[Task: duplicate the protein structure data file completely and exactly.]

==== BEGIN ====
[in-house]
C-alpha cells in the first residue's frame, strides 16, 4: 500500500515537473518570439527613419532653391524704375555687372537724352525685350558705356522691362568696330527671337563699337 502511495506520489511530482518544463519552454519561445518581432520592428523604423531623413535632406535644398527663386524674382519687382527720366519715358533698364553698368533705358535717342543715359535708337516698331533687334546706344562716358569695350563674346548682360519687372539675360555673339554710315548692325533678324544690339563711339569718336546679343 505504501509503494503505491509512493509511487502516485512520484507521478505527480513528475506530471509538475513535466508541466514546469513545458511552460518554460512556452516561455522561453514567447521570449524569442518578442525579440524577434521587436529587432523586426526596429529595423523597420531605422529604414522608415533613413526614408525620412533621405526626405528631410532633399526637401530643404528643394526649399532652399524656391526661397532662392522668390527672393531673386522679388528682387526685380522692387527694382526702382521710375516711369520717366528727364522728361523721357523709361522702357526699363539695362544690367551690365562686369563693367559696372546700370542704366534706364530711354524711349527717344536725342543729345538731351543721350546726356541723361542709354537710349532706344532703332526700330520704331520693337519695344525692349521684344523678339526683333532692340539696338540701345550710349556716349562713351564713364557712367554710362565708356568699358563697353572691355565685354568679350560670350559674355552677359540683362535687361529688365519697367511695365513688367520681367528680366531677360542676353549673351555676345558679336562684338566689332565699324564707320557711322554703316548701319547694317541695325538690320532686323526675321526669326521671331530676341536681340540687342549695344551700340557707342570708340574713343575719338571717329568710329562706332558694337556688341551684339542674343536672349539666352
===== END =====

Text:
[in-house]
C-alpha cells in the first residue's frame, strides 16, 4: 500500500515537473518570439527613419532653391524704375555687372537724352525685350558705356522691362568696330527671337563699337 502511495506520489511530482518544463519552454519561445518581432520592428523604423531623413535632406535644398527663386524674382519687382527720366519715358533698364553698368533705358535717342543715359535708337516698331533687334546706344562716358569695350563674346548682360519687372539675360555673339554710315548692325533678324544690339563711339569718336546679343 505504501509503494503505491509512493509511487502516485512520484507521478505527480513528475506530471509538475513535466508541466514546469513545458511552460518554460512556452516561455522561453514567447521570449524569442518578442525579440524577434521587436529587432523586426526596429529595423523597420531605422529604414522608415533613413526614408525620412533621405526626405528631410532633399526637401530643404528643394526649399532652399524656391526661397532662392522668390527672393531673386522679388528682387526685380522692387527694382526702382521710375516711369520717366528727364522728361523721357523709361522702357526699363539695362544690367551690365562686369563693367559696372546700370542704366534706364530711354524711349527717344536725342543729345538731351543721350546726356541723361542709354537710349532706344532703332526700330520704331520693337519695344525692349521684344523678339526683333532692340539696338540701345550710349556716349562713351564713364557712367554710362565708356568699358563697353572691355565685354568679350560670350559674355552677359540683362535687361529688365519697367511695365513688367520681367528680366531677360542676353549673351555676345558679336562684338566689332565699324564707320557711322554703316548701319547694317541695325538690320532686323526675321526669326521671331530676341536681340540687342549695344551700340557707342570708340574713343575719338571717329568710329562706332558694337556688341551684339542674343536672349539666352